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by Thomas Coke
THE LAMENTATIONS OF JEREMIAH.
DR. SOUTH says of this book, "One would think that every letter was wrote with a tear, every word the sound of a breaking heart; that the author was a man compacted of sorrows, disciplined to grief from his infancy; one who never breathed but in sighs, nor spoke but in a groan." Sermons, vol. 4: p. 31. Bishop Lowth, in agreement with the general opinion, says, that the subject of the book of Lamentations is, the destruction of Jerusalem and the temple, the catastrophe of the king, and the massacre of his subjects; and he observes, that all these topics are treated of, not as events predicted as future, but as events which were past. The prophet deplores the miseries of his country with so much elegance and pathos, that he may be said to have done justice to the melancholy subject; and it may be added, that there is no poem extant, which can afford so happy, so uncommon, so elegant a variety of circumstances and images within so short a compass. What can be more elegant and poetical than the image of the city, which was formerly the pride of nations, sitting by herself, absorbed in grief, and a widow; deserted by her friends, betrayed by her relations, stretching out her hands in vain, and finding no one to comfort her? What can be more elegant than the image of the ways of Zion, which are represented as grieving, and demanding the celebration of their solemn festivals? But if we should produce all the beautiful passages, we should be obliged to transcribe the whole poem. It may be proper just to observe, that there is another opinion concerning the subject of this poem, defended at large by Michaelis, in his notes upon Bishop Lowth's Prelections, p. 116, &c.; namely, that it was composed upon the death of king Josiah. See the note on ch. Lam 3:27 and Lamentations 5:7.
Concerning the plan of this book, the reader will observe, that it is composed after the manner of the funeral odes already spoken of in the notes on Jeremiah 9:17. The elegant writer above quoted remarks, that these funeral odes were uttered upon different occasions, and at last placed in the same collection: whoever, therefore, expects to find an artificial disposition of parts, a connection between these different sacred rhapsodies, and a peculiar elegance of composition, is mistaken in the intention of the writer. Singing the funeral ode of his ruined country, and as it were in the character of a person who grieves at the obsequies of a dear relation the author pours out whatever presents itself and arises in his mind on so deplorable an occasion: he dwells upon the same ideas; varies and amplifies the same things by new expressions, images, and figures; so that his work seems rather a composition or accumulation of things almost similar, than an artful connection of various ones, growing upon the mind by a continual gradation. I would not be understood as excluding from this work all regard for order, or as insinuating that there is not frequently an elegant or easy transition from one thing or, image, or person, or figure, to another; all that I mean is, that the nature and design of this poem is such; it being a collection of distinct and unconnected sentences, in each of which it imitates the form of funeral odes or dirges: it neither stands in need of, nor can admit, all that excellence of order and distribution which appear to so much advantage in other compositions.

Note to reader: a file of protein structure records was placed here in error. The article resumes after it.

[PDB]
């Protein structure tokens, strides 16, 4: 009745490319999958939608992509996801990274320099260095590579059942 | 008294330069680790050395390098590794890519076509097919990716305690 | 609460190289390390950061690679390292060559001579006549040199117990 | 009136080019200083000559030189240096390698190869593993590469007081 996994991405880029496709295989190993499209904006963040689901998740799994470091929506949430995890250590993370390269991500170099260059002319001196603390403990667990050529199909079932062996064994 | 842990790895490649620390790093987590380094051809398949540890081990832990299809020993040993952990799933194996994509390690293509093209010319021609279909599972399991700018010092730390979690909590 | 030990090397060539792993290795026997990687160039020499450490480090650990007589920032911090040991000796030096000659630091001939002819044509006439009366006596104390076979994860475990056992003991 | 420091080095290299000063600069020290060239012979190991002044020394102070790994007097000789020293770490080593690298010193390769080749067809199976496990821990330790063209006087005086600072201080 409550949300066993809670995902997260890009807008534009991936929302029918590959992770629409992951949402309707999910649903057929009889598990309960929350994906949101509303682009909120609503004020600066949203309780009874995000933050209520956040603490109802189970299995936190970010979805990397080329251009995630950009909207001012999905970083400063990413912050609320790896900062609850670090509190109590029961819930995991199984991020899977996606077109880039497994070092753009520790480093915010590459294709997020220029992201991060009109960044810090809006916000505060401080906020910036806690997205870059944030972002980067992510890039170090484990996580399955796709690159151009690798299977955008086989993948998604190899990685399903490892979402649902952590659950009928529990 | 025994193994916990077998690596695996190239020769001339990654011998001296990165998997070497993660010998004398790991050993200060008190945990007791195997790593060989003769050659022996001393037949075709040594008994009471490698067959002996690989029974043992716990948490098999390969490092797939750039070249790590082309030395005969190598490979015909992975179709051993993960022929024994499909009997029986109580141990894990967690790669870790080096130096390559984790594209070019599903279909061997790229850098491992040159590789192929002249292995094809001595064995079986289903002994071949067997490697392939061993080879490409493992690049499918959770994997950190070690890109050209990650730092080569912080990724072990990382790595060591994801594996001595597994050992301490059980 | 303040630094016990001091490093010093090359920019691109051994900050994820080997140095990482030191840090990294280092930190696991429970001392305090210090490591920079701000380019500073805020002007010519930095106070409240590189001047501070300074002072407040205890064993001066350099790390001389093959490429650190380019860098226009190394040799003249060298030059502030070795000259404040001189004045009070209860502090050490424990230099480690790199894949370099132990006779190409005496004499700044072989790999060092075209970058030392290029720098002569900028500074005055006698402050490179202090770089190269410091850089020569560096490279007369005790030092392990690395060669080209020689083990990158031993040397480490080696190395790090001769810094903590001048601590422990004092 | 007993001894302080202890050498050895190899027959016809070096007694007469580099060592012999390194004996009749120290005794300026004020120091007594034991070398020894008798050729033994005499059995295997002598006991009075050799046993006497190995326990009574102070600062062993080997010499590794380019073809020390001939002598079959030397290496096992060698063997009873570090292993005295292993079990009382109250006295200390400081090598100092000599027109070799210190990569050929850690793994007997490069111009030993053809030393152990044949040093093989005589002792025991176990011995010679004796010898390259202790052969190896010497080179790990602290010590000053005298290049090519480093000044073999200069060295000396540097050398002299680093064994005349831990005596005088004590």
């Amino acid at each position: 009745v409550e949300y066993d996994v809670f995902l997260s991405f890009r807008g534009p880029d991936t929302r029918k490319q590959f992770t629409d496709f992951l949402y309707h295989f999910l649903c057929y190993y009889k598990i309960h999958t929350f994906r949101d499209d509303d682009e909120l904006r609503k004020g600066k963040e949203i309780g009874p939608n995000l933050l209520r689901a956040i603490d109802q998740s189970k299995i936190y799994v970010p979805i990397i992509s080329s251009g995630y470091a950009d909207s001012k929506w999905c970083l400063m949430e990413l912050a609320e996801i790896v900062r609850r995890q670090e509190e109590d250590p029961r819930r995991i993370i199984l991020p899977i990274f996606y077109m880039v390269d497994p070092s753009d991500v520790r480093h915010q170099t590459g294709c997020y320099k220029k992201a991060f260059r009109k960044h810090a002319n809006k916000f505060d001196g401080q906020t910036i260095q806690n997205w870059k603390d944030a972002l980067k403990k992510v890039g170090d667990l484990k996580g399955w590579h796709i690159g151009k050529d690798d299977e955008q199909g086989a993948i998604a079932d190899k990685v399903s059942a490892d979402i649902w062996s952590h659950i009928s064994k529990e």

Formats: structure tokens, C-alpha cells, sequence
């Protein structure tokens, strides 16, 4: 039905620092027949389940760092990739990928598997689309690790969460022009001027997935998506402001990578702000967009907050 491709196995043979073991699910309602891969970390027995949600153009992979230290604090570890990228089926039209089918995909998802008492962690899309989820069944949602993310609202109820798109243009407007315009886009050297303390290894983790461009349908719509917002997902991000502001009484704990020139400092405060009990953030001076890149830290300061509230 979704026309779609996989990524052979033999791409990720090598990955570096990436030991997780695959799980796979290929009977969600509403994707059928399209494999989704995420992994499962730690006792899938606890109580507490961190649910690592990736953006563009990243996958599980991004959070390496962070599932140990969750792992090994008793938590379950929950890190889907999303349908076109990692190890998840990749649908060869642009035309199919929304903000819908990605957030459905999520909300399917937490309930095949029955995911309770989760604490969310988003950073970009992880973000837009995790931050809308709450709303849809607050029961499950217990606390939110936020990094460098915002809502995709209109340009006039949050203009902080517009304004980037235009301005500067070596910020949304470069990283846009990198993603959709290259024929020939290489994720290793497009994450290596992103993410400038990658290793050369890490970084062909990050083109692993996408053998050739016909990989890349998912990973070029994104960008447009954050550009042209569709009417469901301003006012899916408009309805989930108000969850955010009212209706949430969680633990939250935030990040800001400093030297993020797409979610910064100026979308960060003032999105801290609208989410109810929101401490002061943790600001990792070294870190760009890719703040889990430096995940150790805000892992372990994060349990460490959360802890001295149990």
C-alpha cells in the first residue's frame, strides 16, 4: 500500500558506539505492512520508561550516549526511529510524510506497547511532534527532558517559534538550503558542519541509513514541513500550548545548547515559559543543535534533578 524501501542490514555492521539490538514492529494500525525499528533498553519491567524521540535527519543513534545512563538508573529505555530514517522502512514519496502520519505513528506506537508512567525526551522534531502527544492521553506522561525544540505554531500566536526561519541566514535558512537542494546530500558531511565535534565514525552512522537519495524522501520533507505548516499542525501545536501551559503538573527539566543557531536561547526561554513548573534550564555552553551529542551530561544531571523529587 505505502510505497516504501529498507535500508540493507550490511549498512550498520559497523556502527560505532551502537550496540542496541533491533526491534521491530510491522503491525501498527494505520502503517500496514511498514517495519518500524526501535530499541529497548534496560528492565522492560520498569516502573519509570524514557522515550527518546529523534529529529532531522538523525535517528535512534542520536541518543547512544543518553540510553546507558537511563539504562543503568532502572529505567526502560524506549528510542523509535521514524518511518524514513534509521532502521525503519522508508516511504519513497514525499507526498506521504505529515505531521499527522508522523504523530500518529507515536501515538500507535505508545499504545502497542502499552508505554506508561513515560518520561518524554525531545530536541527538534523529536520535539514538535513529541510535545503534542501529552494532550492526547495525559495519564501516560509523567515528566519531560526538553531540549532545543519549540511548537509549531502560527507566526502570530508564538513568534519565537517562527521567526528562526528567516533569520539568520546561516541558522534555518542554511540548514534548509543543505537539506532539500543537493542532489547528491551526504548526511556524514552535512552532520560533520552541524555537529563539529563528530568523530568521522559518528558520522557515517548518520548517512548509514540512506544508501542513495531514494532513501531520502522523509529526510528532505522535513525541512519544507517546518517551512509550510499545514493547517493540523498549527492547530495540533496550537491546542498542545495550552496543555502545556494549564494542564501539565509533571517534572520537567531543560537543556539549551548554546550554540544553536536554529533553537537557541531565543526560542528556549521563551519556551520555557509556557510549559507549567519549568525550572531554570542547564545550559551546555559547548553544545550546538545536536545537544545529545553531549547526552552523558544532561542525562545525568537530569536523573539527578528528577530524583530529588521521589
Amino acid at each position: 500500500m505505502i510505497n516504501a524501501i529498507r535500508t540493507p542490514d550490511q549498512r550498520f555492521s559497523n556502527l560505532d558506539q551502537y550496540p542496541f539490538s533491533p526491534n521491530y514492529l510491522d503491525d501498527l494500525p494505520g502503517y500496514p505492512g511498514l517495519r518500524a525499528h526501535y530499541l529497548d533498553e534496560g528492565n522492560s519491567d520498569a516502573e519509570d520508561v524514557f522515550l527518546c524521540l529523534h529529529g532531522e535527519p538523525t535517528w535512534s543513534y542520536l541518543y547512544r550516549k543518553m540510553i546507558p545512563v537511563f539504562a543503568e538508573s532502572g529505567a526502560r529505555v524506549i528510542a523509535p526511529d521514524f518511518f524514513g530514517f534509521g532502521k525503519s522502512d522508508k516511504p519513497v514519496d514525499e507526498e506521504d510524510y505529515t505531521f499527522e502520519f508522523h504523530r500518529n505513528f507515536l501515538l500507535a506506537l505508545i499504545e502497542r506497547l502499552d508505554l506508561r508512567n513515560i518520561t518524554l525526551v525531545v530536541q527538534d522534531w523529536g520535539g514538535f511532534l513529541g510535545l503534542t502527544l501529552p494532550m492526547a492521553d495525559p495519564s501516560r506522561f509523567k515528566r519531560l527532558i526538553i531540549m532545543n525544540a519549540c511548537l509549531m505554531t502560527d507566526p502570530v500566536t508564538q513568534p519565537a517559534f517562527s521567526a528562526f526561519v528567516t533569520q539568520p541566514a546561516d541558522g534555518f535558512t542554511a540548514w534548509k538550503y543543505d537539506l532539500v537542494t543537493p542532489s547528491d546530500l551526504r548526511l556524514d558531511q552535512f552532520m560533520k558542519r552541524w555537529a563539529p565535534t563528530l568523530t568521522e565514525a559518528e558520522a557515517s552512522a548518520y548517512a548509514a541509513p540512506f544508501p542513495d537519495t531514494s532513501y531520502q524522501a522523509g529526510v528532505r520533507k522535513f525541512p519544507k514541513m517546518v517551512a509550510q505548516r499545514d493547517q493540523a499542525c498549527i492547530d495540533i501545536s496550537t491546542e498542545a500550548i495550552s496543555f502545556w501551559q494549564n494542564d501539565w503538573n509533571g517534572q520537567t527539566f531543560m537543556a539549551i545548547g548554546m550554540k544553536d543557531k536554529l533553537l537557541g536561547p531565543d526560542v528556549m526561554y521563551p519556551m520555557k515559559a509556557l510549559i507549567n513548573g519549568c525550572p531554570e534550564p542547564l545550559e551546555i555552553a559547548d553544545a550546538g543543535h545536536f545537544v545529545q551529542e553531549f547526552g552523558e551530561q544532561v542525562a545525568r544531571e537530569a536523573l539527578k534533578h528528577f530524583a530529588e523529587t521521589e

This work is divided into five parts. In the first, second, and fourth, the prophet speaks himself, or introduces Jerusalem as speaking; in the third, the chorus of the Jews speaks as a single person, agreeably to the Greek custom: in the fifth, which may be termed the epilogue of this work, the whole body of the Jews pour out their groans and supplications to God in their captivity. This last part is divided into twenty-two periods, according to the number of the letters of the Hebrew alphabet; but all the rest begin with a different letter, according to their alphabetical order. The design of these acrostic or alphabetical poems was, to assist the memory in retaining sentences or ideas which seemed to want connection; a custom formerly adopted by the Syrians, Arabians, and Persians, and practised by them to this very day. Each of the five parts into which this work is divided, is subdivided into two and twenty stanzas or strophes. Each of these stanzas, in the three first parts, consists of three verses; except, that in each of the first parts there is one stanza consisting of four verses. In the first four parts, the first letter of each stanza follows the order of the alphabet; but in the third, each of the verses of the same stanza begins with the same letter. In the fourth part, all the stanzas are distichs, or consist of two verses, as likewise in the fifth, which is not alphabetical or acrostic; and it is remarkable, that the verses in this last part are very short, but long in all the others. It is also observable, that the verses in this book are longer than usual; they consist, upon a medium, of twelve feet, there being some shorter, and others two or three syllables longer. This peculiar measure should not be looked upon as an affair of no moment; for it is probable, that the prophet made use of it as being more flowing, copious, soft, and better adapted to grief and complaint than any other. To which we may add, that the dirges sung at funerals were in the same measure; since all the lamentations which occur in the prophets, composed in imitation of those dirges, are, if I mistake not, in the same kind of verse. We may just remark further, that this book was most likely composed by Jeremiah in the land of Egypt, where, it is thought, he ended his days; for we never hear of his return thence. See Bishop Lowth's 22nd Prelection.
the Second Week of Advent